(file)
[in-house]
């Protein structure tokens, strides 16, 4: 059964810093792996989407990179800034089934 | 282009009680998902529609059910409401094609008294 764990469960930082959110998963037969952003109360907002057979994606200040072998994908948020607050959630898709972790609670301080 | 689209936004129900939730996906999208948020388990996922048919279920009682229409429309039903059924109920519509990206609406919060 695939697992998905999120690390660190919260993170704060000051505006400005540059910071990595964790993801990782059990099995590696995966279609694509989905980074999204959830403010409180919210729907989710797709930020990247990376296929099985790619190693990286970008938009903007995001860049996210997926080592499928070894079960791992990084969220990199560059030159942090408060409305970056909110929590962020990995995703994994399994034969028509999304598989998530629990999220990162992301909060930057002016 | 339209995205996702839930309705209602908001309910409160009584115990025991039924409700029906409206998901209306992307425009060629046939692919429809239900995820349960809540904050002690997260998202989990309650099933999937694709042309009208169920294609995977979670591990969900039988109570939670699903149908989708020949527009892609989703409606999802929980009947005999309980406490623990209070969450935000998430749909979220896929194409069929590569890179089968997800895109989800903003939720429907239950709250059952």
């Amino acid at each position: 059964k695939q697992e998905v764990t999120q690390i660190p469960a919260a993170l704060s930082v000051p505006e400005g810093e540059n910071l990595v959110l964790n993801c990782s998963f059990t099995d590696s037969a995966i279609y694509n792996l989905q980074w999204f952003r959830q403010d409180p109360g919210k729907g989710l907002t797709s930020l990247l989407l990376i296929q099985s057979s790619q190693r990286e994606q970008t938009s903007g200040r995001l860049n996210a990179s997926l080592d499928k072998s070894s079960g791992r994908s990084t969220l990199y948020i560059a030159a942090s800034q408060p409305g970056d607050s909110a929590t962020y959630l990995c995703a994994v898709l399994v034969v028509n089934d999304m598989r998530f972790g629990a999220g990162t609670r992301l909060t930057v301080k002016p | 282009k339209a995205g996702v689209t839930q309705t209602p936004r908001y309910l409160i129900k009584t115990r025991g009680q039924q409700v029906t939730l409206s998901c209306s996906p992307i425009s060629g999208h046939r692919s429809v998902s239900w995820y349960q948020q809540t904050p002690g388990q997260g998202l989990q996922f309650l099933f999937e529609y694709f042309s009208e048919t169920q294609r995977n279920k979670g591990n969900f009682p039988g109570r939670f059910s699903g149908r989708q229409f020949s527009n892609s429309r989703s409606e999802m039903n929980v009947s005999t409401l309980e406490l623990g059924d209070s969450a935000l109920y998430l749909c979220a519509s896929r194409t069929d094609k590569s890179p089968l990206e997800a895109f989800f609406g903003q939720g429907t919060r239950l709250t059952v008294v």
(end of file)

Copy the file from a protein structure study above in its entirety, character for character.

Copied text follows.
[in-house]
């Protein structure tokens, strides 16, 4: 059964810093792996989407990179800034089934 | 282009009680998902529609059910409401094609008294 764990469960930082959110998963037969952003109360907002057979994606200040072998994908948020607050959630898709972790609670301080 | 689209936004129900939730996906999208948020388990996922048919279920009682229409429309039903059924109920519509990206609406919060 695939697992998905999120690390660190919260993170704060000051505006400005540059910071990595964790993801990782059990099995590696995966279609694509989905980074999204959830403010409180919210729907989710797709930020990247990376296929099985790619190693990286970008938009903007995001860049996210997926080592499928070894079960791992990084969220990199560059030159942090408060409305970056909110929590962020990995995703994994399994034969028509999304598989998530629990999220990162992301909060930057002016 | 339209995205996702839930309705209602908001309910409160009584115990025991039924409700029906409206998901209306992307425009060629046939692919429809239900995820349960809540904050002690997260998202989990309650099933999937694709042309009208169920294609995977979670591990969900039988109570939670699903149908989708020949527009892609989703409606999802929980009947005999309980406490623990209070969450935000998430749909979220896929194409069929590569890179089968997800895109989800903003939720429907239950709250059952």
């Amino acid at each position: 059964k695939q697992e998905v764990t999120q690390i660190p469960a919260a993170l704060s930082v000051p505006e400005g810093e540059n910071l990595v959110l964790n993801c990782s998963f059990t099995d590696s037969a995966i279609y694509n792996l989905q980074w999204f952003r959830q403010d409180p109360g919210k729907g989710l907002t797709s930020l990247l989407l990376i296929q099985s057979s790619q190693r990286e994606q970008t938009s903007g200040r995001l860049n996210a990179s997926l080592d499928k072998s070894s079960g791992r994908s990084t969220l990199y948020i560059a030159a942090s800034q408060p409305g970056d607050s909110a929590t962020y959630l990995c995703a994994v898709l399994v034969v028509n089934d999304m598989r998530f972790g629990a999220g990162t609670r992301l909060t930057v301080k002016p | 282009k339209a995205g996702v689209t839930q309705t209602p936004r908001y309910l409160i129900k009584t115990r025991g009680q039924q409700v029906t939730l409206s998901c209306s996906p992307i425009s060629g999208h046939r692919s429809v998902s239900w995820y349960q948020q809540t904050p002690g388990q997260g998202l989990q996922f309650l099933f999937e529609y694709f042309s009208e048919t169920q294609r995977n279920k979670g591990n969900f009682p039988g109570r939670f059910s699903g149908r989708q229409f020949s527009n892609s429309r989703s409606e999802m039903n929980v009947s005999t409401l309980e406490l623990g059924d209070s969450a935000l109920y998430l749909c979220a519509s896929r194409t069929d094609k590569s890179p089968l990206e997800a895109f989800f609406g903003q939720g429907t919060r239950l709250t059952v008294v």